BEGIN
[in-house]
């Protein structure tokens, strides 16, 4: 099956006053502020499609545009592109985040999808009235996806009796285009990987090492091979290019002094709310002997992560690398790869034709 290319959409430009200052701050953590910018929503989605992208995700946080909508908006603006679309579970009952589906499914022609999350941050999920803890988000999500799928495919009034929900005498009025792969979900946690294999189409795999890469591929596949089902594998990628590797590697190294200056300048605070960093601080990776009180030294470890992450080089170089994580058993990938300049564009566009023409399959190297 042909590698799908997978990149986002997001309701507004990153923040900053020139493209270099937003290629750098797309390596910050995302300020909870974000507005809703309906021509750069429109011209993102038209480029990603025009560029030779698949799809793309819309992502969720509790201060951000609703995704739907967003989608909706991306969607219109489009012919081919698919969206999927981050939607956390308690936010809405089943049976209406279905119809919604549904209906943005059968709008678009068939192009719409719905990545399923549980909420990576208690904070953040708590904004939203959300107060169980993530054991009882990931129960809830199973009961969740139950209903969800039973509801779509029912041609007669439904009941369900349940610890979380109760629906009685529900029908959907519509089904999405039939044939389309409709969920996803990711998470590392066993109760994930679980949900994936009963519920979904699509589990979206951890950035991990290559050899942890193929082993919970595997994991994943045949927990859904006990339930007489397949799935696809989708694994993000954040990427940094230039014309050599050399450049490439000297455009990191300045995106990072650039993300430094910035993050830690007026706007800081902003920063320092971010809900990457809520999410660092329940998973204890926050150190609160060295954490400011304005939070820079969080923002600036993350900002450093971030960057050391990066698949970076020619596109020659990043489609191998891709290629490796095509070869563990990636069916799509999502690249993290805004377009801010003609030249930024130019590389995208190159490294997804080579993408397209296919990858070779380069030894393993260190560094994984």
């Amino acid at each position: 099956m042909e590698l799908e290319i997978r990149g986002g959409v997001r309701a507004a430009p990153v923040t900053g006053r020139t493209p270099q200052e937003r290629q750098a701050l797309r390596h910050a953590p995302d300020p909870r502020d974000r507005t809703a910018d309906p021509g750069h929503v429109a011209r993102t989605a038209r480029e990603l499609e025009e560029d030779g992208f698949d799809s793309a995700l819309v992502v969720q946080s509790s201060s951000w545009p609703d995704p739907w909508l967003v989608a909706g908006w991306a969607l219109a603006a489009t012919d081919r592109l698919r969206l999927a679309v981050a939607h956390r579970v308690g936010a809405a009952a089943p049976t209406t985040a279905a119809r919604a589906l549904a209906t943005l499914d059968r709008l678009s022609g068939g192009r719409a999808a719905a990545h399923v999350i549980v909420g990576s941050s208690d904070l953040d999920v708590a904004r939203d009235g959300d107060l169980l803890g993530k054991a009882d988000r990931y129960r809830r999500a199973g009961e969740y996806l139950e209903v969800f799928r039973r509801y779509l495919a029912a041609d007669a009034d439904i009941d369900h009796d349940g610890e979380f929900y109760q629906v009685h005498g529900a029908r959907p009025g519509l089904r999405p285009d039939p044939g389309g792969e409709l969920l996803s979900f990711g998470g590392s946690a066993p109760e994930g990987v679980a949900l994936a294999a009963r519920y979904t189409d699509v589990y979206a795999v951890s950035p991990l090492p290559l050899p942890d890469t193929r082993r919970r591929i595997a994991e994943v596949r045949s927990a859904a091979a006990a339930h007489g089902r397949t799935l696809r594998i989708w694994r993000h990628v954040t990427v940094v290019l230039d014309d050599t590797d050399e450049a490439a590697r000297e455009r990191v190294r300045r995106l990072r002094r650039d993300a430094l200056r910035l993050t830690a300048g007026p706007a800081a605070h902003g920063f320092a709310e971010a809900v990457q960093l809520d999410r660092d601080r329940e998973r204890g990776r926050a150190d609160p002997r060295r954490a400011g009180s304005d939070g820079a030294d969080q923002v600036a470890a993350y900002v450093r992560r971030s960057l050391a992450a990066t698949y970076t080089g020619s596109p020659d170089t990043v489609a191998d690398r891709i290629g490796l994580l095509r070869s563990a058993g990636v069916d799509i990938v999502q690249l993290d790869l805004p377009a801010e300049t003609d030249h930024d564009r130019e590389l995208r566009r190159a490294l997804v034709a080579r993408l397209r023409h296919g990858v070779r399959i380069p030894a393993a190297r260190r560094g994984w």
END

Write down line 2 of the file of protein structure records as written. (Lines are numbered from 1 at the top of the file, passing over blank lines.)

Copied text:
């Protein structure tokens, strides 16, 4: 099956006053502020499609545009592109985040999808009235996806009796285009990987090492091979290019002094709310002997992560690398790869034709 290319959409430009200052701050953590910018929503989605992208995700946080909508908006603006679309579970009952589906499914022609999350941050999920803890988000999500799928495919009034929900005498009025792969979900946690294999189409795999890469591929596949089902594998990628590797590697190294200056300048605070960093601080990776009180030294470890992450080089170089994580058993990938300049564009566009023409399959190297 042909590698799908997978990149986002997001309701507004990153923040900053020139493209270099937003290629750098797309390596910050995302300020909870974000507005809703309906021509750069429109011209993102038209480029990603025009560029030779698949799809793309819309992502969720509790201060951000609703995704739907967003989608909706991306969607219109489009012919081919698919969206999927981050939607956390308690936010809405089943049976209406279905119809919604549904209906943005059968709008678009068939192009719409719905990545399923549980909420990576208690904070953040708590904004939203959300107060169980993530054991009882990931129960809830199973009961969740139950209903969800039973509801779509029912041609007669439904009941369900349940610890979380109760629906009685529900029908959907519509089904999405039939044939389309409709969920996803990711998470590392066993109760994930679980949900994936009963519920979904699509589990979206951890950035991990290559050899942890193929082993919970595997994991994943045949927990859904006990339930007489397949799935696809989708694994993000954040990427940094230039014309050599050399450049490439000297455009990191300045995106990072650039993300430094910035993050830690007026706007800081902003920063320092971010809900990457809520999410660092329940998973204890926050150190609160060295954490400011304005939070820079969080923002600036993350900002450093971030960057050391990066698949970076020619596109020659990043489609191998891709290629490796095509070869563990990636069916799509999502690249993290805004377009801010003609030249930024130019590389995208190159490294997804080579993408397209296919990858070779380069030894393993260190560094994984």